Today’s toast: To players who always stay in character, damn the consequences: Fire away!

2016 Whisky Wind-down, 24: Reunions and Rare Bottlings

Today’s dram: Maker’s Mark 46, Cask-strength (only sold at the distillery)

Today’s tasting notes: I’m opening this one for the first time today. I picked it up last October, when the wife and I went on a road trip through Kentucky, home of bourbon: 1,531 miles, 8 days, 13 distilleries, 6 bourbon bars, 3 cave tours, 2 dinners with friends, 1 game night. (Gee, it would have been nice if someone had blogged about that, wouldn’t it?)

The distilleries included every one on the official Kentucky Bourbon Trail, which includes most of the big-name bourbons you’ve probably heard of, including Maker’s Mark. For most of its history, Maker’s Mark only produced one bourbon, its namesake. One grain bill, one technique, one whisky. A few years ago, it began gradually experimenting and eventually released Maker’s 46, which is the namesake whisky aged an additional year or so during which time several lightly toasted wooden staves are inserted into the barrel. (They got it right on the 46th variation, hence the name.) While you can buy Maker’s 46 in any good bottle shoppe you can only buy the sparingly produced cask-strength version of 46 at the distillery.* It’s pricey, but my wife and I splurged on a pair of bottles, given how much we like Maker’s 46.

I love the handmade look to the label on this one. Not like the professional label on your regular bottles of Maker’s Mark, eh? Well, it kind of is. One of the cool things we saw on the distillery tour was the print shop, where two people are employed full-time to print all the company’s labels on a 19th century hand-crank printing press. Pretty damned cool.

I know that’s a lot of preamble for the tasting notes, but context matters, yes?

So, taste — sweet mercy! 

I’m a fan of Maker’s Mark, anyway. I love the nuanced difference between their bourbon and most others. I love that their mash bill isn’t the typical corn/barley/rye. They sub winter wheat for the rye. This tones down the spiciness (or “bite”) and gives the whisky a softer, easier touch. 

Maker’s 46 is that, with a gentle vanilla note added from the extra aging with those special staves. 

This? Oh, it’s lovely. All the grace and gentle beauty of 46, with the warmth dialed up just a touch from its cask strength. 

Today’s thoughts: Along the way on our road trip, we stopped in Louisville, which apart from being home to a few distilleries and many bourbon bars, is also home to a dear old friend of mine. And while I had not seen her in person in over twenty years, she is one of a handful of people I went to high school with whom I still care to keep in touch. She was DM for the first serious Dungeons & Dragons campaign in which I ever played.** She introduced me to R.E.M. and feminism.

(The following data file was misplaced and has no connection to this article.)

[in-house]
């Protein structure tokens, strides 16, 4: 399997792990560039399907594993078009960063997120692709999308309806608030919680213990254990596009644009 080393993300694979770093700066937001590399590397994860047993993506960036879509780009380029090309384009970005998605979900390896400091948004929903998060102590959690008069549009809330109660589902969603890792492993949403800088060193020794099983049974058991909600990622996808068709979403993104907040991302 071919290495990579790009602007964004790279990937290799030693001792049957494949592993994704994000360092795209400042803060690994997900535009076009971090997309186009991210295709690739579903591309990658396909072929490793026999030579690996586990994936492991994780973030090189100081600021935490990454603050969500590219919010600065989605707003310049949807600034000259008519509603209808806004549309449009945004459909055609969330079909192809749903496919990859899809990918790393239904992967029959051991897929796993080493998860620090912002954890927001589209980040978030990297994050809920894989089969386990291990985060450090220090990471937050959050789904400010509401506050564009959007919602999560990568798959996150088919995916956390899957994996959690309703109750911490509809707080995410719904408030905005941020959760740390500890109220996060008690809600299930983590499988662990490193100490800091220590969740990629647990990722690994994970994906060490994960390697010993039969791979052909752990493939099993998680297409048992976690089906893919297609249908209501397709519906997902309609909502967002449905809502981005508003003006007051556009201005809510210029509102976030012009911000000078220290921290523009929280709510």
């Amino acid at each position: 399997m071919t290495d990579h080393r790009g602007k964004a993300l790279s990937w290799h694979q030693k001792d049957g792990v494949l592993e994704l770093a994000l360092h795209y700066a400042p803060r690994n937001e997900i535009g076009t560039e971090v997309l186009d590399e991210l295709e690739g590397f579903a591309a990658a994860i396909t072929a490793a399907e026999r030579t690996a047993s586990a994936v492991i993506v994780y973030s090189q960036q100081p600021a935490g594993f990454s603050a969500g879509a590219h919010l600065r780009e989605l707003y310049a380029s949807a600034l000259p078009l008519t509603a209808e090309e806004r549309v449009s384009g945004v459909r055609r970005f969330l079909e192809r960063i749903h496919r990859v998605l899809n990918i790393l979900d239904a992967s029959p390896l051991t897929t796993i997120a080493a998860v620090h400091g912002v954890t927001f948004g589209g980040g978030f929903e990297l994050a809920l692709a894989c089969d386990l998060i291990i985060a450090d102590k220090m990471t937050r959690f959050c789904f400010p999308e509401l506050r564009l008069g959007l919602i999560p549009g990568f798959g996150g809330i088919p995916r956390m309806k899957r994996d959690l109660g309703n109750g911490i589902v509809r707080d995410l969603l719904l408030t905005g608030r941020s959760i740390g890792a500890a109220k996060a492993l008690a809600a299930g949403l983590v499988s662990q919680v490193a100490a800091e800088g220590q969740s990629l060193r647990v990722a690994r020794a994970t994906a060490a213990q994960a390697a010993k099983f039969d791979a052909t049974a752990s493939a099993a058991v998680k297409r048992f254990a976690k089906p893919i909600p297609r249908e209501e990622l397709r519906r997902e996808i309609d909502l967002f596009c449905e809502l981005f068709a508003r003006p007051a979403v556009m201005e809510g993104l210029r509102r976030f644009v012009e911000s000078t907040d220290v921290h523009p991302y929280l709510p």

These days she works in a game store, and I am a tiny bit jealous of that. But we got to stop by the shop to get a couple of board games in, and I even picked up a few dice while I was there because there is no such thing as too many dice.

It was good catching up. We agreed to not let another 20 years go by without hanging out. 

Today’s trivia: Since bourbon must be aged in new oak barrels, a steady supply of used barrels emerges from every bourbon distillery. Different distilleries have different means of disposing of their used barrels (nearly always for profit) but a great many end up at Scotch whisky distilleries. Scotch whisky also has to be aged on wood, but there is no requirement that the wood be new, so many varieties of Scotch whisky spend most (or all) of their maturation years in barrels that once held bourbon. (Some are aged in barrels that were originally used for sherry or other spirits, and this can be an important aspect a whisky’s profile. I digress. More one this later, surely.)

So, Maker’s Mark barrels? They’re mostly sold to Laphroaig. As our tour guide put it, if you love Laphroaig whisky  — I do! —  you owe a tiny bit of gratitude to Maker’s Mark.

Today’s toast: To travel and friendships renewed!


* — Cask-strength versions of original Maker’s Mark bourbon, once hard to find, have started popping up at better bottle shoppes. That’s good stuff, too. (If any of these terms are unfamiliar, check out yesterday’s post, Whisky Wind-down, Interlude: Terminology.)

** — I’d previously participated in other role-playing games, even a quick D&D session, but she ran the first proper campaign*** I was a part of. Glory days.

*** — It was a second edition game world of her creation, with a focus on role-playing over combat. I played a thief.